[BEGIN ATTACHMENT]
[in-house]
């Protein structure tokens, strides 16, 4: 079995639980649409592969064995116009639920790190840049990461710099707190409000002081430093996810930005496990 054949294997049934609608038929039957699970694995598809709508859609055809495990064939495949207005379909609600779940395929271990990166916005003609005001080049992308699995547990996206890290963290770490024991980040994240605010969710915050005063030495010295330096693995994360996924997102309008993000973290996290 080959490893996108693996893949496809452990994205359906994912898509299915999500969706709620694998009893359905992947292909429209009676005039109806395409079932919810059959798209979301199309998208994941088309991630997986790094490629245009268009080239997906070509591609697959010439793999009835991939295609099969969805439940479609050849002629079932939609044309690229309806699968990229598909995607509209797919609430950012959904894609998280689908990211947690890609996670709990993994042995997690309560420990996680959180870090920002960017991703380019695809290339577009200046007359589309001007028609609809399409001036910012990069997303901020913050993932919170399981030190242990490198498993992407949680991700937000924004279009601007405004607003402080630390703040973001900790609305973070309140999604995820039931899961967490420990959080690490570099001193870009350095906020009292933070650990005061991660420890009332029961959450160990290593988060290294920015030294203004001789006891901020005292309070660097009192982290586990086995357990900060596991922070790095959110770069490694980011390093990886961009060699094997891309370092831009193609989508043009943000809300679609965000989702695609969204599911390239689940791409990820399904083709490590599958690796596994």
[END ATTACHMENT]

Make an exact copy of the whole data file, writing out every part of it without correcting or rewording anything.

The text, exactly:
[in-house]
């Protein structure tokens, strides 16, 4: 079995639980649409592969064995116009639920790190840049990461710099707190409000002081430093996810930005496990 054949294997049934609608038929039957699970694995598809709508859609055809495990064939495949207005379909609600779940395929271990990166916005003609005001080049992308699995547990996206890290963290770490024991980040994240605010969710915050005063030495010295330096693995994360996924997102309008993000973290996290 080959490893996108693996893949496809452990994205359906994912898509299915999500969706709620694998009893359905992947292909429209009676005039109806395409079932919810059959798209979301199309998208994941088309991630997986790094490629245009268009080239997906070509591609697959010439793999009835991939295609099969969805439940479609050849002629079932939609044309690229309806699968990229598909995607509209797919609430950012959904894609998280689908990211947690890609996670709990993994042995997690309560420990996680959180870090920002960017991703380019695809290339577009200046007359589309001007028609609809399409001036910012990069997303901020913050993932919170399981030190242990490198498993992407949680991700937000924004279009601007405004607003402080630390703040973001900790609305973070309140999604995820039931899961967490420990959080690490570099001193870009350095906020009292933070650990005061991660420890009332029961959450160990290593988060290294920015030294203004001789006891901020005292309070660097009192982290586990086995357990900060596991922070790095959110770069490694980011390093990886961009060699094997891309370092831009193609989508043009943000809300679609965000989702695609969204599911390239689940791409990820399904083709490590599958690796596994």